1. Friday Squid Blogging: COVID Relief Funds

    A town in Japan built a giant squid statue with its COVID relief grant.

    One local told the Chunichi Shimbun newspaper that while the statue may be effective in the long run, the money could have been used for “urgent support,” such as for medical staff and long-term care facilities.

    But a spokesperson for the town told Fuji News Network that the statue would be a tourist attraction and part of a long term strategy to help promote Noto’s famous flying squid.

    I am impressed by the town’s sense of priorities.

    As usual, you can also use this squid post to talk about the security stories in the news that I haven’t covered...

  2. Teaching Cybersecurity to Children

    A new draft of an Australian educational curriculum proposes teaching children as young as five cybersecurity:

    The proposed curriculum aims to teach five-year-old children — an age at which Australian kids first attend school — not to share information such as date of birth or full names with strangers, and that they should consult parents or guardians before entering personal information online.

    Six-and-seven-year-olds will be taught how to use usernames and passwords, and the pitfalls of clicking on pop-up links to competitions.

    By the time kids are in third and fourth grade, they’ll be taught how to identify the personal data that may be stored by online services, and how that can reveal their location or identity. Teachers will also discuss “the use of nicknames and why these are important when playing online games.”...

  3. The Story of Colossus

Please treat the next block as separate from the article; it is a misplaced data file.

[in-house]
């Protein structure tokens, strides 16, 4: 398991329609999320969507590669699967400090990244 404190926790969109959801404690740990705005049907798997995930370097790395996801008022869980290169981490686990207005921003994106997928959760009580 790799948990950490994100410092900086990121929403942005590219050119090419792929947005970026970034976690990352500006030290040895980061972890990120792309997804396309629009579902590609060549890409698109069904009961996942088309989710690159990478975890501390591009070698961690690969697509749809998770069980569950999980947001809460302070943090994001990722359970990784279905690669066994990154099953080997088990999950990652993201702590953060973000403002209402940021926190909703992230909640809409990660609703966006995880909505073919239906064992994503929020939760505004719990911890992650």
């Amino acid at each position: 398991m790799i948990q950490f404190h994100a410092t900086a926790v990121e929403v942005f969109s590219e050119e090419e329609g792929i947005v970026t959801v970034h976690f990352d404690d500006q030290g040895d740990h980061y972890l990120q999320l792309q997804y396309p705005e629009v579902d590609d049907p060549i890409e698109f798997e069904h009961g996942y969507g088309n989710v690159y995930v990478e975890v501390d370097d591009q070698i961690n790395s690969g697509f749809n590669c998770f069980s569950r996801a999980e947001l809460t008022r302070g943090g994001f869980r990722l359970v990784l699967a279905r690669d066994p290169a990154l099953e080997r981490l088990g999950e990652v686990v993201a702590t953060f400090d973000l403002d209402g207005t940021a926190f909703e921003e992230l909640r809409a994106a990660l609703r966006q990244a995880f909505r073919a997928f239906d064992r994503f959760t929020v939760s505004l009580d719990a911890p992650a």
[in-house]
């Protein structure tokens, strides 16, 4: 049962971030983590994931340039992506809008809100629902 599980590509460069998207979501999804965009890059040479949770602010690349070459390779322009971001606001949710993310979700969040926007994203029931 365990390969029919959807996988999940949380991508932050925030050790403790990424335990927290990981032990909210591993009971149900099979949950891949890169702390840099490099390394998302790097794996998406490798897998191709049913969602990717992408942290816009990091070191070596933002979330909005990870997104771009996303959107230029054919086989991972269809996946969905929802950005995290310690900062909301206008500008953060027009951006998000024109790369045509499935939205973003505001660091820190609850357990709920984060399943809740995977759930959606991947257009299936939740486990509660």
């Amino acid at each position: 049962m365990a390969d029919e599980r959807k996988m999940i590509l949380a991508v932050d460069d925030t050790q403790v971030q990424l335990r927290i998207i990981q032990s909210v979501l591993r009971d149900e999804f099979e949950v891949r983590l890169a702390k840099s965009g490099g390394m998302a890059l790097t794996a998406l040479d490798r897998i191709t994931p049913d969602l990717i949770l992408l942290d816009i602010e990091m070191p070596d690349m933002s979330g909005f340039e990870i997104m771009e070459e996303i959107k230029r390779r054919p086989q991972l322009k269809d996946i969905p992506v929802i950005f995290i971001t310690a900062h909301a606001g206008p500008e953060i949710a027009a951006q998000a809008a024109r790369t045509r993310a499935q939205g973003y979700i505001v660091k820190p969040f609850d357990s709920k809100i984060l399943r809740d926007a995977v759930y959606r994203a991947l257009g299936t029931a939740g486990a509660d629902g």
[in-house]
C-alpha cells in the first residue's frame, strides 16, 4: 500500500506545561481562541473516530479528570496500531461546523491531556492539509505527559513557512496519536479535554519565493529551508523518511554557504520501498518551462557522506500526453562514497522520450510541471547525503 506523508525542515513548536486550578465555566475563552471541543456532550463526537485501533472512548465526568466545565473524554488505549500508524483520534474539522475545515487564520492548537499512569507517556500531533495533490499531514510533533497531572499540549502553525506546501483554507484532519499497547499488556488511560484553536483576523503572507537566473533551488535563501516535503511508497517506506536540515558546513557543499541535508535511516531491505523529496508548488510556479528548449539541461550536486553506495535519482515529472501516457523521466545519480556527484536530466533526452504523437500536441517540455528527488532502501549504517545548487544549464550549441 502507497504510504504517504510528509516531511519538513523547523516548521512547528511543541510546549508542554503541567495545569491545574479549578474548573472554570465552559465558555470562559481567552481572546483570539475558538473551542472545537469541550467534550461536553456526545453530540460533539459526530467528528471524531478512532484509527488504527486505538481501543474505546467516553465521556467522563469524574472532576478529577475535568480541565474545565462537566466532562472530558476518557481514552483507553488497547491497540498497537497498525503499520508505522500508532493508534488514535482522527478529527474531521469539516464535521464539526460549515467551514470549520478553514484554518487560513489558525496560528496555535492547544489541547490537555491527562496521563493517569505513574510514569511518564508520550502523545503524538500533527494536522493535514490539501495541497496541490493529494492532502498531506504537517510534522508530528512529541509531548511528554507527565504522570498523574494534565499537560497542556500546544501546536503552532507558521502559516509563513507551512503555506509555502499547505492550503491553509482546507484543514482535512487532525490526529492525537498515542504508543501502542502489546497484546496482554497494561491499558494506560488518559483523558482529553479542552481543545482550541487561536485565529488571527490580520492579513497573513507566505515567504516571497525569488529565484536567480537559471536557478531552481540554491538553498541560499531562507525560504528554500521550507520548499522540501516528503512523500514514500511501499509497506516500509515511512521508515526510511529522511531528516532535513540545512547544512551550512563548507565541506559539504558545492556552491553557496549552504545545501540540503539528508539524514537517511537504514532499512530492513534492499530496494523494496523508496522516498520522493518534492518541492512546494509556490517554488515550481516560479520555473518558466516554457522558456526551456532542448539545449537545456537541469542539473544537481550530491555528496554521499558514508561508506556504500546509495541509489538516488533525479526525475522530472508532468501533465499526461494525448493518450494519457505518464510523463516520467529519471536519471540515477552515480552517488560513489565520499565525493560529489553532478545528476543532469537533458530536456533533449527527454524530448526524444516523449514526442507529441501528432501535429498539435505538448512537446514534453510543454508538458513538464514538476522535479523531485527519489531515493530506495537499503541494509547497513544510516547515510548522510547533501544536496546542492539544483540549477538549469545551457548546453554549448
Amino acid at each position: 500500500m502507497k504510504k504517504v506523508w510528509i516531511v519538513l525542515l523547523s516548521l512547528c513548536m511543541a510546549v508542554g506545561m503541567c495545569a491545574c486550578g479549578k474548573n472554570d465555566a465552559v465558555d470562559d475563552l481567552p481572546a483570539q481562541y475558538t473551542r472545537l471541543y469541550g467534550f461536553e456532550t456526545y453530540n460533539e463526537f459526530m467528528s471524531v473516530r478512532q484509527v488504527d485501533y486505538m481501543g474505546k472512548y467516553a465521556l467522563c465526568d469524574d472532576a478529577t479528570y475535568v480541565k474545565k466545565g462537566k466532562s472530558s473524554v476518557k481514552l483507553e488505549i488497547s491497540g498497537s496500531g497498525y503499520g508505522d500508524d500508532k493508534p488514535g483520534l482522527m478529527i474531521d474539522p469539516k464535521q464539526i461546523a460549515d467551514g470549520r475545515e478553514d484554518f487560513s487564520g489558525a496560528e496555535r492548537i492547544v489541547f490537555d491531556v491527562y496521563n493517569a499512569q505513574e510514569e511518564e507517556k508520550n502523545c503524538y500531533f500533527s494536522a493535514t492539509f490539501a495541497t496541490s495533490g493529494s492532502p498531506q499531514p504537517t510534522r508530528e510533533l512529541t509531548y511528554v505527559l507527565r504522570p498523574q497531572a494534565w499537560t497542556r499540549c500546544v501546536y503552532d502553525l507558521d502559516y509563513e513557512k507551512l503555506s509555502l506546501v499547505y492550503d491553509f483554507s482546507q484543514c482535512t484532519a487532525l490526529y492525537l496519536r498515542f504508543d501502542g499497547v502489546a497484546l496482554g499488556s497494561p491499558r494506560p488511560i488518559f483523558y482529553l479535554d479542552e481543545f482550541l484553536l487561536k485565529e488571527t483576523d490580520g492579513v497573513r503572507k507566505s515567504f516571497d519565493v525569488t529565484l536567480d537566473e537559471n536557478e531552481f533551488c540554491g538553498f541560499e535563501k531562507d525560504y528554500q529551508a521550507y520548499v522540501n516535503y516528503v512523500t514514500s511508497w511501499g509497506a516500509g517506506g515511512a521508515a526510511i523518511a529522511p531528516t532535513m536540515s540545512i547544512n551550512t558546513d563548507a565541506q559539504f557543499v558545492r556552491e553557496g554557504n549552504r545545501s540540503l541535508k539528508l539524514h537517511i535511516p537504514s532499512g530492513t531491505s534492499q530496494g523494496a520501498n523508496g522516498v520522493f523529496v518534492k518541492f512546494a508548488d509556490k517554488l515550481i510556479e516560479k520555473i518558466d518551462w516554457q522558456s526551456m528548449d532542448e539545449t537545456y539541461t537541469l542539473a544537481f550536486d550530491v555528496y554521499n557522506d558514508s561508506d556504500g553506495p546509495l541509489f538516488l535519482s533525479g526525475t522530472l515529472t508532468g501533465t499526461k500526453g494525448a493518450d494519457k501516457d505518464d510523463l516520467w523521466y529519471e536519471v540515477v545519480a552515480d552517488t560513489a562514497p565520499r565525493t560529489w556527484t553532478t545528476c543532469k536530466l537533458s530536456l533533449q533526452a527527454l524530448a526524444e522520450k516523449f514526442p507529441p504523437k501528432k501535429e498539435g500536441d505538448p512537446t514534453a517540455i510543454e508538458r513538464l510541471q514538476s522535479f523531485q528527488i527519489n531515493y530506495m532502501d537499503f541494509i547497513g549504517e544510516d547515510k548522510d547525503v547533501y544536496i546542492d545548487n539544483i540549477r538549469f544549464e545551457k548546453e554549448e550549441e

Nice video of a talk by Chris Shore on the history of Colossus.

  4. New Spectre-Like Attacks

    There’s new research that demonstrates security vulnerabilities in all of the AMD and Intel chips with micro-op caches, including the ones that were specifically engineered to be resistant to the Spectre/Meltdown attacks of three years ago.

    Details:

    The new line of attacks exploits the micro-op cache: an on-chip structure that speeds up computing by storing simple commands and allowing the processor to fetch them quickly and early in the speculative execution process, as the team explains in a writeup from the University of Virginia. Even though the processor quickly realizes its mistake and does a U-turn to go down the right path, attackers can get at the private data while the processor is still heading in the wrong direction...

  5. Tesla Remotely Hacked from a Drone

    This is an impressive hack:

    Security researchers Ralf-Philipp Weinmann of Kunnamon, Inc. and Benedikt Schmotzle of Comsecuris GmbH have found remote zero-click security vulnerabilities in an open-source software component (ConnMan) used in Tesla automobiles that allowed them to compromise parked cars and control their infotainment systems over WiFi. It would be possible for an attacker to unlock the doors and trunk, change seat positions, both steering and acceleration modes — in short, pretty much what a driver pressing various buttons on the console can do. This attack does not yield drive control of the car though...

  6. Identifying the Person Behind Bitcoin Fog